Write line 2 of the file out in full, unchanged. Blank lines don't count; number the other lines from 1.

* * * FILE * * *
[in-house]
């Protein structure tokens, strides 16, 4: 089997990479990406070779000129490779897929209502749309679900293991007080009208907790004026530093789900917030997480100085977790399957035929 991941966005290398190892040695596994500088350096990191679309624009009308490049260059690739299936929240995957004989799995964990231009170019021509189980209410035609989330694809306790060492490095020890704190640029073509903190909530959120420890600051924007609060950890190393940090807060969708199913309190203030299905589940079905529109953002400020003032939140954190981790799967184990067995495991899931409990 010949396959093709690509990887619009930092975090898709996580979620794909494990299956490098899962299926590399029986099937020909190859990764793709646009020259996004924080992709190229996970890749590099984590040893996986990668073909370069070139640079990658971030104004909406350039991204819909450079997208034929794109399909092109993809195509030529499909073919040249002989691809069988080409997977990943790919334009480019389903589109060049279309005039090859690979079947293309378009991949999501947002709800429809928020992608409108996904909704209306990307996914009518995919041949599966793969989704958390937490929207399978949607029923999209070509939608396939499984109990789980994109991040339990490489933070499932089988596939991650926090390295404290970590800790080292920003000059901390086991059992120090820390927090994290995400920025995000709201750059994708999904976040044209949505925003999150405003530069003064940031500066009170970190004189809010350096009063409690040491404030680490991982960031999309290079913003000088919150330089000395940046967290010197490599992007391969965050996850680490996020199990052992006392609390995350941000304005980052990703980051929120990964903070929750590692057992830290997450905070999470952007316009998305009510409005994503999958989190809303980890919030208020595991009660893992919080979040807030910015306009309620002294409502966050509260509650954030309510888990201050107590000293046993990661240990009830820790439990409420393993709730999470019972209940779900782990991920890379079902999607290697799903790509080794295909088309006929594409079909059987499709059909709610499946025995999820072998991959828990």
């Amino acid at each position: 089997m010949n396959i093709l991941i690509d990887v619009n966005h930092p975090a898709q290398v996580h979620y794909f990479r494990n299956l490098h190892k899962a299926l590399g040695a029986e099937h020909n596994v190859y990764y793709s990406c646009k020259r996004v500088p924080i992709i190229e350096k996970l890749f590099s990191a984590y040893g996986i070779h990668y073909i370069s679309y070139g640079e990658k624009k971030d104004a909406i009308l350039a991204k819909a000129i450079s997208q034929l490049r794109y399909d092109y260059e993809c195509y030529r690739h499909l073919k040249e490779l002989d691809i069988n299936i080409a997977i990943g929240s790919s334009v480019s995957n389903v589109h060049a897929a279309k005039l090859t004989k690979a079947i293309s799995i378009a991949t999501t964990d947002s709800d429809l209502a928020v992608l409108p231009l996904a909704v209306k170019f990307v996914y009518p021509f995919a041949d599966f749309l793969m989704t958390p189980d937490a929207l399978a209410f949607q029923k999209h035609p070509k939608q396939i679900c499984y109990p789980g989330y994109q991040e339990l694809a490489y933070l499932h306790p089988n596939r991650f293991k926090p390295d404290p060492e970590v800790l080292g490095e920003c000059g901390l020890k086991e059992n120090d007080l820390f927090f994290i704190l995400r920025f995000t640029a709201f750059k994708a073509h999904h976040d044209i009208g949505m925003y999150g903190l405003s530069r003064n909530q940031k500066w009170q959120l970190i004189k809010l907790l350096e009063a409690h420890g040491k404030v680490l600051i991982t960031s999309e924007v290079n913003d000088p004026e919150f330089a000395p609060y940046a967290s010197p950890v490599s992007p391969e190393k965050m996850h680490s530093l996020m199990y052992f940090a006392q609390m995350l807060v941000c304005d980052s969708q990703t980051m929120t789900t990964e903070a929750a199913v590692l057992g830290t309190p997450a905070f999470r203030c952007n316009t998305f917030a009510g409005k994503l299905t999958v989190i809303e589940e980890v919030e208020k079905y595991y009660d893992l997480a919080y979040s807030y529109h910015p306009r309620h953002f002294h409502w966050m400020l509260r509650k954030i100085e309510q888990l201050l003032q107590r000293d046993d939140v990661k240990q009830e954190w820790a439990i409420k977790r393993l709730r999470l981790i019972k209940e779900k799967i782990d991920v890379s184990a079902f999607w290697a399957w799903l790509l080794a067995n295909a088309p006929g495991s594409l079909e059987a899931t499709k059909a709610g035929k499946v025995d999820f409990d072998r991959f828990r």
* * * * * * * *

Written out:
């Protein structure tokens, strides 16, 4: 089997990479990406070779000129490779897929209502749309679900293991007080009208907790004026530093789900917030997480100085977790399957035929 991941966005290398190892040695596994500088350096990191679309624009009308490049260059690739299936929240995957004989799995964990231009170019021509189980209410035609989330694809306790060492490095020890704190640029073509903190909530959120420890600051924007609060950890190393940090807060969708199913309190203030299905589940079905529109953002400020003032939140954190981790799967184990067995495991899931409990 010949396959093709690509990887619009930092975090898709996580979620794909494990299956490098899962299926590399029986099937020909190859990764793709646009020259996004924080992709190229996970890749590099984590040893996986990668073909370069070139640079990658971030104004909406350039991204819909450079997208034929794109399909092109993809195509030529499909073919040249002989691809069988080409997977990943790919334009480019389903589109060049279309005039090859690979079947293309378009991949999501947002709800429809928020992608409108996904909704209306990307996914009518995919041949599966793969989704958390937490929207399978949607029923999209070509939608396939499984109990789980994109991040339990490489933070499932089988596939991650926090390295404290970590800790080292920003000059901390086991059992120090820390927090994290995400920025995000709201750059994708999904976040044209949505925003999150405003530069003064940031500066009170970190004189809010350096009063409690040491404030680490991982960031999309290079913003000088919150330089000395940046967290010197490599992007391969965050996850680490996020199990052992006392609390995350941000304005980052990703980051929120990964903070929750590692057992830290997450905070999470952007316009998305009510409005994503999958989190809303980890919030208020595991009660893992919080979040807030910015306009309620002294409502966050509260509650954030309510888990201050107590000293046993990661240990009830820790439990409420393993709730999470019972209940779900782990991920890379079902999607290697799903790509080794295909088309006929594409079909059987499709059909709610499946025995999820072998991959828990």